Talks (presenters in bold)

  1. Assessment of fairness and market power in food value chains through simulation modelling
    (Olafsdottir, G., McGarraghy, S., Kasakov, R., Gubrandsdottir, I.Y., Aubert, P.M., Cechura, L., Samoggia, A., Esposito, G., Loveluck, W., Huber, E., Thakur, M., Mehta, S., Barling, D., Gresham, J., Duric, I. , Jamali Jaghdani, T., Bogason, S.G.)
  2. How sustainable are EU short food supply chains? Empirical evidence and recommendations
    (Barbara Tocco; Gunnar Vittersø; Agata Malak-Rawlikowska; Edward Majewski)
  3. Managing market uncertainty through vertical and horizontal coordination in the food chain
    (Erik Mathijs; Damian Maye; Mauro Vigani; Hannah Chiswell; Isabelle Bonjean; Eewoud Lievens)


[see or]*
*inserted by the editor



EAAE webinar 5: November 25, 2020


Dear EAAE members,

This is the announcement of the 5th EAAE Webinar of a series of webinars on topical issues in our profession. The maximum number of participants for the Webinar is 300. Registration is mandatory. Deadline to register is Monday 23 November 24.00 (GMT+1). Here you can register.

Alfons Oude Lansink

Secretary General of the EAAE


EAAE Webinar 5


Date:              November 25, 2020

Time:              16.00-17.30 (GMT+1)

Organiser:     Marilyne Huchet

The United Kingdom (UK)’s departure from the European Union (EU) on 31 January 2020 marks a turning point in European history and raises many questions about the future trade relationship between the two parties. The agrifood sector has been caught in the middle of these events. After leaving the EU, the UK becomes the largest extra-EU export destination of European agrifood products (around 9% of the EU’s exports). The transition period for concluding a UK-EU trade agreement extends until the end of 2020, and there is still a lack of clarity on the shape of the future agreement between the United Kingdom and the European Union. In the event that no deal is reached, by virtue of their membership of the World Trade Organization (WTO), the two parties will trade with each other under the same terms they trade with countries with which they do not have any trade agreement or preferential trade scheme. This implies that the EU-UK trade will become subject to Most Favoured Nation (MFN) tariffs, which are particularly high for agrifood products.

This session proposes to examine the on-going negotiation process on at least two levels. First, the uncertainly on the outcome of the EU-UK negotiations and the grim prospects of reaching a deal in the near future has increased the likelihood of a ‘hard’ Brexit. Comparisons with alternative trade policy scenarios can help to illustrate what is at stake. Second, most of the existing literature evaluates the effects of Brexit at country level, and only a small number perform sector-level analyses.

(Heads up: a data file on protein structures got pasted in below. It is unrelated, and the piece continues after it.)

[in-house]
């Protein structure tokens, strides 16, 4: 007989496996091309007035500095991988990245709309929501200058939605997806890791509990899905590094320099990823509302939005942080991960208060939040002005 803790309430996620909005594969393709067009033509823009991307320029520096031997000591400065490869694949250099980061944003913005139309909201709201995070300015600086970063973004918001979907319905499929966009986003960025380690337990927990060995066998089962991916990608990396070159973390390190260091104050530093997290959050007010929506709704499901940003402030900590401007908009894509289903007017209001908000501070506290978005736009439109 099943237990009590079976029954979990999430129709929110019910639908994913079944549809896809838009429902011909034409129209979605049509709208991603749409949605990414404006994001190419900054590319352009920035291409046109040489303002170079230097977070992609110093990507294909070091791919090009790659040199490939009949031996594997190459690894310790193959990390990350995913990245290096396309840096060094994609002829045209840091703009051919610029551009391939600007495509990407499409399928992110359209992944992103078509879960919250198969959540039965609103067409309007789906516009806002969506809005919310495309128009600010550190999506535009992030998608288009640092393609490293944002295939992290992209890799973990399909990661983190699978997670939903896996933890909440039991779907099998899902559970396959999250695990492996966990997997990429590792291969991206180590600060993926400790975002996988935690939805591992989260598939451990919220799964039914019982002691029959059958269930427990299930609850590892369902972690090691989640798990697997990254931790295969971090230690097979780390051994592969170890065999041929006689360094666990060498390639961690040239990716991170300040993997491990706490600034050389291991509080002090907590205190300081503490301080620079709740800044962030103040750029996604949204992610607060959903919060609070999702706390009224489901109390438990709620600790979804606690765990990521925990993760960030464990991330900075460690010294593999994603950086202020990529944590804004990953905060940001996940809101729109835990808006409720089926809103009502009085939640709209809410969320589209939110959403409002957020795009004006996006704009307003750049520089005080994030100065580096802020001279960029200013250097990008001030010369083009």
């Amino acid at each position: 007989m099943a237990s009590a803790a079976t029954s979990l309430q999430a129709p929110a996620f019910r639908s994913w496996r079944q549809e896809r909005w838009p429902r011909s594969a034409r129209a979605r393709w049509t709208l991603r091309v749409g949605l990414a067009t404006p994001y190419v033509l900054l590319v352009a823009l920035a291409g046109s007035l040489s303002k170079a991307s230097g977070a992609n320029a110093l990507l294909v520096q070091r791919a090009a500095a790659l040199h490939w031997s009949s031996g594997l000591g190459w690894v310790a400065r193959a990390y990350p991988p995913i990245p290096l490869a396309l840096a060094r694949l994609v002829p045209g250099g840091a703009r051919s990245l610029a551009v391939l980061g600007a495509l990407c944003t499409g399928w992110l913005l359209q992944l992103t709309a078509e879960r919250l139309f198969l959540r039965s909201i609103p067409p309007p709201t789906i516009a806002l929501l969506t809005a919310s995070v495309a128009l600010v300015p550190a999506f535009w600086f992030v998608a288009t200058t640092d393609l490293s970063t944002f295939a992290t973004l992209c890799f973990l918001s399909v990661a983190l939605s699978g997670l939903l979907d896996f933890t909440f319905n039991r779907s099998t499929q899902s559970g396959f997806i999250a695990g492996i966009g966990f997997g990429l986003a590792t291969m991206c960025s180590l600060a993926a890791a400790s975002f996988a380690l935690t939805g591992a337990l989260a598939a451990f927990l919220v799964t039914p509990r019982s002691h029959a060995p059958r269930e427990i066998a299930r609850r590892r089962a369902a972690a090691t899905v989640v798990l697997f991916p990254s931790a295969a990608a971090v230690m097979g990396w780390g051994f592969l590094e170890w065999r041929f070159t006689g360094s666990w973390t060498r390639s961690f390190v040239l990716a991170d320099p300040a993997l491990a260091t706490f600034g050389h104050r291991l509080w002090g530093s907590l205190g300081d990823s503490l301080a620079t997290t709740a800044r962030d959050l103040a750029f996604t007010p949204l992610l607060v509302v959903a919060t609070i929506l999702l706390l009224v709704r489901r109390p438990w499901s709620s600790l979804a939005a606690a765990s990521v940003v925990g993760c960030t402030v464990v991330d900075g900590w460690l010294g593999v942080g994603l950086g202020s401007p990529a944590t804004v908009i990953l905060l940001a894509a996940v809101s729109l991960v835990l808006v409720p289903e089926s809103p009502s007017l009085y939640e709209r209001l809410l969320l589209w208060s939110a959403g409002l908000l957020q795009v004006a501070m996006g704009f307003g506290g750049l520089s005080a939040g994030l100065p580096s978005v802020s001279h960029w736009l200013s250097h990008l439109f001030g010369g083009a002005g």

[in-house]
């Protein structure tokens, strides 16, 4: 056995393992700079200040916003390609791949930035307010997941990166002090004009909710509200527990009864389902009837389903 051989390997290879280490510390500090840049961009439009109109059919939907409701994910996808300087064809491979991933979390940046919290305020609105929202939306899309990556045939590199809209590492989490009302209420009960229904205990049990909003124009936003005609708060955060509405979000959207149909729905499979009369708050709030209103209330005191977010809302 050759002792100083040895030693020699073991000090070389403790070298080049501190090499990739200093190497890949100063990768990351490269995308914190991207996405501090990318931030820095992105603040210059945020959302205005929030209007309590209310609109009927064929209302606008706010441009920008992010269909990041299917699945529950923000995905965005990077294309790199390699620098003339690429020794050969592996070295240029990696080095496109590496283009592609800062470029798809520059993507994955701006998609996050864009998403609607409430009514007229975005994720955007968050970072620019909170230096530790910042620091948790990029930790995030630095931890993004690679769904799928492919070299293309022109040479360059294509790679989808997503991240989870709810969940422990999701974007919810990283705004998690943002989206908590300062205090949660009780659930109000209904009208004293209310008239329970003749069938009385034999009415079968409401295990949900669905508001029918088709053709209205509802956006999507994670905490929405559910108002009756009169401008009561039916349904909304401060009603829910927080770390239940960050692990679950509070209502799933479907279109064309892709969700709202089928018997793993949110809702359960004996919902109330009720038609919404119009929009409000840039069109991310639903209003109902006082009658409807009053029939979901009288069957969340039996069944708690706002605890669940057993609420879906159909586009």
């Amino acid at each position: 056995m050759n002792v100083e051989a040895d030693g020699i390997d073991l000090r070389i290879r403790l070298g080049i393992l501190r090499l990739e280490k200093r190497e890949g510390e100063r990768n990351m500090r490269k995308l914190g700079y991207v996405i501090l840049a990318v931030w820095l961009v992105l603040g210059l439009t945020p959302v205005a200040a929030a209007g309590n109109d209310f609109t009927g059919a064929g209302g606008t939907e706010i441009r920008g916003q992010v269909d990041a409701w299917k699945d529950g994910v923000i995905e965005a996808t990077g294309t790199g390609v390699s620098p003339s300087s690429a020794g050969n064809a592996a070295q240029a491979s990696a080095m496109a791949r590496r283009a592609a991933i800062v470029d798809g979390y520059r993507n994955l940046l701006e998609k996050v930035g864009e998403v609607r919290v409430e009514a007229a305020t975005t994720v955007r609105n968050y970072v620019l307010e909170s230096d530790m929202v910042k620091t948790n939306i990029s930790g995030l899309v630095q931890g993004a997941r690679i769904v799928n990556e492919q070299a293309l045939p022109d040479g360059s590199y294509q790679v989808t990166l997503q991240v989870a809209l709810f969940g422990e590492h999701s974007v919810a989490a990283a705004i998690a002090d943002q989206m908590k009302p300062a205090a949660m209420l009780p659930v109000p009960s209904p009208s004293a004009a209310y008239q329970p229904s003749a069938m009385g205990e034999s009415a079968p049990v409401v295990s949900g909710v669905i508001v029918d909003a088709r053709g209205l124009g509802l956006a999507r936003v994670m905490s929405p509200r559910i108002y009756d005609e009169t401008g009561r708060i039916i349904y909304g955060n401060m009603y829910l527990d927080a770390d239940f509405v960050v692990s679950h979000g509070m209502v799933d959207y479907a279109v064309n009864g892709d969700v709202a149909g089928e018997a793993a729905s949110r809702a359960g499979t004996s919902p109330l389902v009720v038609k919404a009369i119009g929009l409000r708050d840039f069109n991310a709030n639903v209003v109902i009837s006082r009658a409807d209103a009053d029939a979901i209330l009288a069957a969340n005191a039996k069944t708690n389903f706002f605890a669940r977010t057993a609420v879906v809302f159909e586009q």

The first paper is a policy-oriented contribution outlining the binary options at the end of 2020: what might the trade regime be if a free trade agreement (FTA) is concluded (covering not just tariffs but also sanitary and phytosanitary issues) and what might it be if no FTA is reached by end of the transition period (no-deal). This is a useful background to more quantitative modelling performed in the following two papers. The second paper investigates the effects both on the EU agrifood sector and on subgroups of products by considering five post-Brexit trade policy scenarios. The third  paper compares a UK-EU FTA with a situation where the United Kingdom would remain in the EU Single Market. The assessment includes estimates on the expected rise in non-tariff measures and their impact on trade costs, notably for services sectors and their impacts on the free movement of people. The paper discusses detailed sectoral impacts and impacts on all individual EU members.


Talks (presenters in bold)

  1. The future policy framework for EU-UK agricultural trade
    [Alan MATTHEWS; Professor Emeritus of European Agricultural Policy
    Trinity College Dublin, Ireland]
  2. How will Brexit affect the patterns of European agricultural and food exports?
    [Angela CHEPTEA, Marilyne HUCHET, Lucile HENRY; UMR SMART-LERECO, INRAE, Institut Agro, Rennes, France]
  3. The trade impact of the UK’s exit from the EU single market
    [Christine Arriola, Sebastian Benz, Annabelle Mourougane and Frank van Tongeren, OECD, Paris]


[see or]*
*inserted by the editor



Die Kommentarfunktion ist für diesen Artikel deaktiviert.

0 Kommentare